Millikin student's research studies sports analytics and the NFL Combine
The Great Lakes Analytics Conference was recently held on Oct. 4, 2019, at the University of Wisconsin-Stevens Point. Each year the conference draws over 100 participants from various schools and businesses across the region showcasing the latest concepts, research and innovations in the fast-growing field of data analytics.
Throughout the conference, faculty and research students come together to share examples, cases, theories and experiences in the field. Among the presenters at the conference was Millikin University student Ashlyn Hartman, a senior double major in sport management and mathematics with a focus in data science.
A native from Milton, Ga., Hartman presented her research on whether or not the National Football League (NFL) Combine workout has a direct correlation with a player's performance.
The NFL Scouting Combine is a week-long showcase occurring every February where college football players perform physical and mental tests in front of National Football League coaches, general managers and scouts. A player's performance during the combine can affect their draft status as well as their salary and football career.
"I have done research before on the NFL Combine predicting the NFL Draft. Because of that research, I wanted to take it a step further and look at performance because I wanted the answer of what's next," said Hartman.
The NFL Combine consists of a number of workouts such as the 40-yard dash, bench press, vertical jump, broad jump, three cone drill, 20-yard shuttle and 60-yard shuttle.
Hartman took the statistics from the performance tests of the NFL Combine and the athletes' test scores, and compared them to their lifetime salary in the NFL, which is what she used to define performance.
The NFL Combine data that Hartman used for her research was pulled from 2001-2018 which included 5,625 participants. The NFL lifetime salary data she used was pulled from 2011-2018. The most important factors considered at the combine are a player's height, weight and 40-yard dash time.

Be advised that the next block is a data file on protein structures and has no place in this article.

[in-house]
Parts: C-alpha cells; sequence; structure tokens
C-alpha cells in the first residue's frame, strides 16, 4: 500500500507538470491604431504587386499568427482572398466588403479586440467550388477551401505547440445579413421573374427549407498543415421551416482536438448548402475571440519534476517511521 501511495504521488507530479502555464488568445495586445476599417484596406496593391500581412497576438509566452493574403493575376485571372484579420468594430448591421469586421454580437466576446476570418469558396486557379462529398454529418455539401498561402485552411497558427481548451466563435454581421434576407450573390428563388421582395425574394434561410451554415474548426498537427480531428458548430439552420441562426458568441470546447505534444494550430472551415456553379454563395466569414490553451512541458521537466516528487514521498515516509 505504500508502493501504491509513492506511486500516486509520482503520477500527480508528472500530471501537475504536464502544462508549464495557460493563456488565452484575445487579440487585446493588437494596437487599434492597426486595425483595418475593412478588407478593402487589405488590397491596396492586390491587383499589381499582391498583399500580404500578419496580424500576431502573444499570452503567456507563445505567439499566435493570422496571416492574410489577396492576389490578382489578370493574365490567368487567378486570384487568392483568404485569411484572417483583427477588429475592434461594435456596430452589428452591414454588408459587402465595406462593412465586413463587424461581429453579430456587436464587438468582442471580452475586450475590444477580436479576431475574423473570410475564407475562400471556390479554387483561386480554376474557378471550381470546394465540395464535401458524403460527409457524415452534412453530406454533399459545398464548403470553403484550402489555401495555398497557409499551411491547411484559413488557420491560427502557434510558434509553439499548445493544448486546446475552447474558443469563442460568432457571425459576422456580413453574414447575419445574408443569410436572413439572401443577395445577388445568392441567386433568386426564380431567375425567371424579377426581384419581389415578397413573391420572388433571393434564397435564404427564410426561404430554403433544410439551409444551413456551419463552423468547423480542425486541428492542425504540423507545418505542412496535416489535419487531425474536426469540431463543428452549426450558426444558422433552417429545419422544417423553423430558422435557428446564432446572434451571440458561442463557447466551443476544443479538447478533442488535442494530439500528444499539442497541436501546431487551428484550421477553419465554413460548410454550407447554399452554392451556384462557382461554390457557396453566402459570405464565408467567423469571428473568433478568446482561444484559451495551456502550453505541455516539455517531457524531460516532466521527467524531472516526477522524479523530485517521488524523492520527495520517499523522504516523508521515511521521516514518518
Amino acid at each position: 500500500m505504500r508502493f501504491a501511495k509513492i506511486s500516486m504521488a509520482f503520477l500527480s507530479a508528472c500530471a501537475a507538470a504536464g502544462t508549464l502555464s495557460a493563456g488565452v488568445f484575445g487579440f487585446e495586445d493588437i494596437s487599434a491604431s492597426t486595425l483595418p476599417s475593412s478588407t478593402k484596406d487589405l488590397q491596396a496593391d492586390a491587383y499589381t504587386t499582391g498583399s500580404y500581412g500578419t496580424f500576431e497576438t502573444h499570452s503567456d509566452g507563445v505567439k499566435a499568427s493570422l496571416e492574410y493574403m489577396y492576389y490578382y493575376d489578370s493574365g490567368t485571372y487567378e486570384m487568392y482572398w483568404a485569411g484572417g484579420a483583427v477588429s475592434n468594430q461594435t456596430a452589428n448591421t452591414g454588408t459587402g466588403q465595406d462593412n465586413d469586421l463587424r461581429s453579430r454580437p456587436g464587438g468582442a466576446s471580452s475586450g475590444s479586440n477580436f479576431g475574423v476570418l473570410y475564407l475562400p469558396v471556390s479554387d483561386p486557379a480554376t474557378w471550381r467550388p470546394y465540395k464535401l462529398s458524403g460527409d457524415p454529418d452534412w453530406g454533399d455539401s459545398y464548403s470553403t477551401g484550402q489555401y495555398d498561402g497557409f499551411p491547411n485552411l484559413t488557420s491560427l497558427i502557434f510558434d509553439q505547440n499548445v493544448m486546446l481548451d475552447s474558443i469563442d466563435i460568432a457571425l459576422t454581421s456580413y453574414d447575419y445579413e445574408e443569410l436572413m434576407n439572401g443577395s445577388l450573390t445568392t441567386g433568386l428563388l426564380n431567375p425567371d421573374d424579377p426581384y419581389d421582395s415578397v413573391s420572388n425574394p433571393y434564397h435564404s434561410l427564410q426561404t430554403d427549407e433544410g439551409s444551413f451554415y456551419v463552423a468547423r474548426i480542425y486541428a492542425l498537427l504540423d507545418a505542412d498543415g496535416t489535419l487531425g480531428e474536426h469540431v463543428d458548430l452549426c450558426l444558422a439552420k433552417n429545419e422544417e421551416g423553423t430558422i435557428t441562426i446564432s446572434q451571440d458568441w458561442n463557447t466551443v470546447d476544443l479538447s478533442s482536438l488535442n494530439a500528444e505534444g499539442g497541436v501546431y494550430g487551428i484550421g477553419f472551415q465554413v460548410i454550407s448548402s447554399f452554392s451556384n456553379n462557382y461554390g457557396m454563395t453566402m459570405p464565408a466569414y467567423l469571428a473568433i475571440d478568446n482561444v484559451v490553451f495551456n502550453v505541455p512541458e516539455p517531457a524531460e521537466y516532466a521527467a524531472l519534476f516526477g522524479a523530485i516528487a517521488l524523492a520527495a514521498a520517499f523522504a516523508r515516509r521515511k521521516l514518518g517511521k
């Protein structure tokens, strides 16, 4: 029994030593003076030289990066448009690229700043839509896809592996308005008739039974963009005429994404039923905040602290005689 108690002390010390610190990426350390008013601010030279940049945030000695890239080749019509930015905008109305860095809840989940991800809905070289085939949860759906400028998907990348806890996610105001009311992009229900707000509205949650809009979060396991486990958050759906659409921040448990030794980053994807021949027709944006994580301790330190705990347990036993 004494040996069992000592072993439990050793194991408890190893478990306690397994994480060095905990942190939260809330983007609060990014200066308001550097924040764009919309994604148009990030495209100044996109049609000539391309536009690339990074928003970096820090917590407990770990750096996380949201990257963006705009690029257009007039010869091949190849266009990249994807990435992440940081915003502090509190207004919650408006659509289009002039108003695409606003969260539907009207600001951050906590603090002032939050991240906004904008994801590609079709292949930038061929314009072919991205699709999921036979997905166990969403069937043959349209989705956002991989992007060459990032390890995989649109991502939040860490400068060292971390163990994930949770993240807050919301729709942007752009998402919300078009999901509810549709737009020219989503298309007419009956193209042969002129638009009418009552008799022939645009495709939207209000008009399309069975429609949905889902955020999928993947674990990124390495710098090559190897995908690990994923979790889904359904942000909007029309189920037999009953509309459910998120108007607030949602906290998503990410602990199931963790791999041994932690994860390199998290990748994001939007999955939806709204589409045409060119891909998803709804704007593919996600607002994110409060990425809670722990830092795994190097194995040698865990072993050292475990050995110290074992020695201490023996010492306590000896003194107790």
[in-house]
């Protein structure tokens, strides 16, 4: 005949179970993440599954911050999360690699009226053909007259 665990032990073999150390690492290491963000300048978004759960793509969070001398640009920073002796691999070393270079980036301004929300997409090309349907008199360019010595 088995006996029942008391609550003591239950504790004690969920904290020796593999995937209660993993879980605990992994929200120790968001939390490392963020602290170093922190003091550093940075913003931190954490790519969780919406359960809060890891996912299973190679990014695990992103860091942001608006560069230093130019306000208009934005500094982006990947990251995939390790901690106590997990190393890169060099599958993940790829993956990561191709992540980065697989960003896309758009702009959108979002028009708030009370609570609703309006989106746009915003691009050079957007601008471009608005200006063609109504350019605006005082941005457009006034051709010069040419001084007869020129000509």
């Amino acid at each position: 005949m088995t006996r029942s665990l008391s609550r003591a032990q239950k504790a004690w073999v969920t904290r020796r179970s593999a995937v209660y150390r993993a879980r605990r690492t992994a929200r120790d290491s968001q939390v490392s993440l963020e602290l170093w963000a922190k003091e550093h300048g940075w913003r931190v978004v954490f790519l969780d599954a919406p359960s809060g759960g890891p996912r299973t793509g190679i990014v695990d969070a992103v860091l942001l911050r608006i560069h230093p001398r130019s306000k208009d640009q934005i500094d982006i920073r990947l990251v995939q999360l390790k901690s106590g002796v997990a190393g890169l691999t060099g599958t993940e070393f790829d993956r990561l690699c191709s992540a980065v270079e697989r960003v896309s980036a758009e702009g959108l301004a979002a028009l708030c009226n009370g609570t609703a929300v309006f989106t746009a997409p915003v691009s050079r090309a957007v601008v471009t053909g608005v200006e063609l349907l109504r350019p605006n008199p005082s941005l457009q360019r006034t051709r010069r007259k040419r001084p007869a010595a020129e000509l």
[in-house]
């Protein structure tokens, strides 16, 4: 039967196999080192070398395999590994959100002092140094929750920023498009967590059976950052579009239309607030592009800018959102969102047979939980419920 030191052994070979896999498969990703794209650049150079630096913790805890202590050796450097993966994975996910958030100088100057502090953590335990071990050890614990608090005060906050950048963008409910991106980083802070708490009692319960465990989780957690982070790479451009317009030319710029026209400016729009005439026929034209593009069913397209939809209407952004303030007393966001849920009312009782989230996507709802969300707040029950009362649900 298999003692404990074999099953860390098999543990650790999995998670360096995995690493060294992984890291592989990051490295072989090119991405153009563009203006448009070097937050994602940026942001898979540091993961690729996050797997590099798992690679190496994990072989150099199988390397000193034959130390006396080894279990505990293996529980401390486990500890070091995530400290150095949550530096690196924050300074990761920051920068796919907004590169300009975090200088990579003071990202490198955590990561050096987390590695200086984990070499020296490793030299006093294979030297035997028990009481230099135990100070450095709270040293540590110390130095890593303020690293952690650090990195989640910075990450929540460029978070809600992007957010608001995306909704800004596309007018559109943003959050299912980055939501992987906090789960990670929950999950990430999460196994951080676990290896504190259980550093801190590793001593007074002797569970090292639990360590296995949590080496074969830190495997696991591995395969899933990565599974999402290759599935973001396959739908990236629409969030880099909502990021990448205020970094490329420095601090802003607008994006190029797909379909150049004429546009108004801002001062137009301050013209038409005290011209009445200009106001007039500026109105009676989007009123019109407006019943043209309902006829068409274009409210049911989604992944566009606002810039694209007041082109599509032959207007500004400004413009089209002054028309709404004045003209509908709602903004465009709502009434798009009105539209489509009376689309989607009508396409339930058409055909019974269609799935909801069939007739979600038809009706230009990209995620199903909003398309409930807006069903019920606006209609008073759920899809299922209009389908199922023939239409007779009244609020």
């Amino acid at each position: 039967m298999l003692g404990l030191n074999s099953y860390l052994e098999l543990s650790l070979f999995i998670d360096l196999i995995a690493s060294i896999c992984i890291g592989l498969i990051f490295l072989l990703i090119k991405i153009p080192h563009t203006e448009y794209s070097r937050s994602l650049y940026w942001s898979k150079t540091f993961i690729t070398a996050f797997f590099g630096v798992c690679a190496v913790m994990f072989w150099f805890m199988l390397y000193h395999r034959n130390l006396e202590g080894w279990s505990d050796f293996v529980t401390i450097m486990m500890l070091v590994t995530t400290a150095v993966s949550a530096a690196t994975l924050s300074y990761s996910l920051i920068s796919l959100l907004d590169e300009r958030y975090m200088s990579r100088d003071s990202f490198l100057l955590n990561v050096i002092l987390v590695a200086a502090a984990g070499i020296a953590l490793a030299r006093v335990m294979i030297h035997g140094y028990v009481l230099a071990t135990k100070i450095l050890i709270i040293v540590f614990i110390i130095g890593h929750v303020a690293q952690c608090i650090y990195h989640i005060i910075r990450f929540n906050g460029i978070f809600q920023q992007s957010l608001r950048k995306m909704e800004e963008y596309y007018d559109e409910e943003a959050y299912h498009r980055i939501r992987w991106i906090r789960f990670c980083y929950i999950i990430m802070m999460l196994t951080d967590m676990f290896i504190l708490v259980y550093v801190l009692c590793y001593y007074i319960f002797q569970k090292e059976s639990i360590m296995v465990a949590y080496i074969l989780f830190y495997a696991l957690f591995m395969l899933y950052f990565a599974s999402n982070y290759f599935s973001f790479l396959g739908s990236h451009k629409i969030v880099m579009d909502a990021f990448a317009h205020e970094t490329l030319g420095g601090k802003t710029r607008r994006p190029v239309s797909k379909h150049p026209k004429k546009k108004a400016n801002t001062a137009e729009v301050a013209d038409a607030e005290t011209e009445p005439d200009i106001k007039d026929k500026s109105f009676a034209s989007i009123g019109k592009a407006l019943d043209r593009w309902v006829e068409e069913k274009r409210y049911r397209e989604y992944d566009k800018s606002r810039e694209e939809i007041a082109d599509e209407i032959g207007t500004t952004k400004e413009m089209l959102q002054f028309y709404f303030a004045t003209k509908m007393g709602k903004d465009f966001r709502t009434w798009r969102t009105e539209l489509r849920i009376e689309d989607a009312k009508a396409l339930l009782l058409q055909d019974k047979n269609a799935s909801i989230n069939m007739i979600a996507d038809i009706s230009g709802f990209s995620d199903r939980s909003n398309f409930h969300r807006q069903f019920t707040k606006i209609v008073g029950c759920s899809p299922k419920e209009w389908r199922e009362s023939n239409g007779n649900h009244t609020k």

In the end, Hartman determined that there is not a strong correlation.
"My final conclusion from my research," Hartman explained, "is that the NFL should reconsider what tests are done at the combine because there is no correlation between the combine's statistics and the lifetime salary of a player."
Hartman says the only test that shouldn't be changed is the 40-yard dash.
Dr. Joe Stickles, professor of mathematics and computational sciences at Millikin University, was thoroughly impressed with the research that Hartman presented.
"Ashlyn's presentation is a great example of the kind of performance that we have come to expect from our mathematics majors," Dr. Stickles said. "Which is high-quality research presented exceptionally well at a professional conference."
Millikin Associate Professor of Information Systems, RJ Podeschi, was also in attendance at Hartman's presentation and enjoyed the enthusiasm that she had for her research.
"What's even more impressive is that this research was for fun," he said. "This project wasn't part of a class or a requirement. She is passionate about sports analytics and has been working on this project since the summer."
Hartman's presentation was so well received that she was invited to speak on her research again at a future sports analytic conference in November 2019. She plans to pursue her master's degree following graduation in May 2020.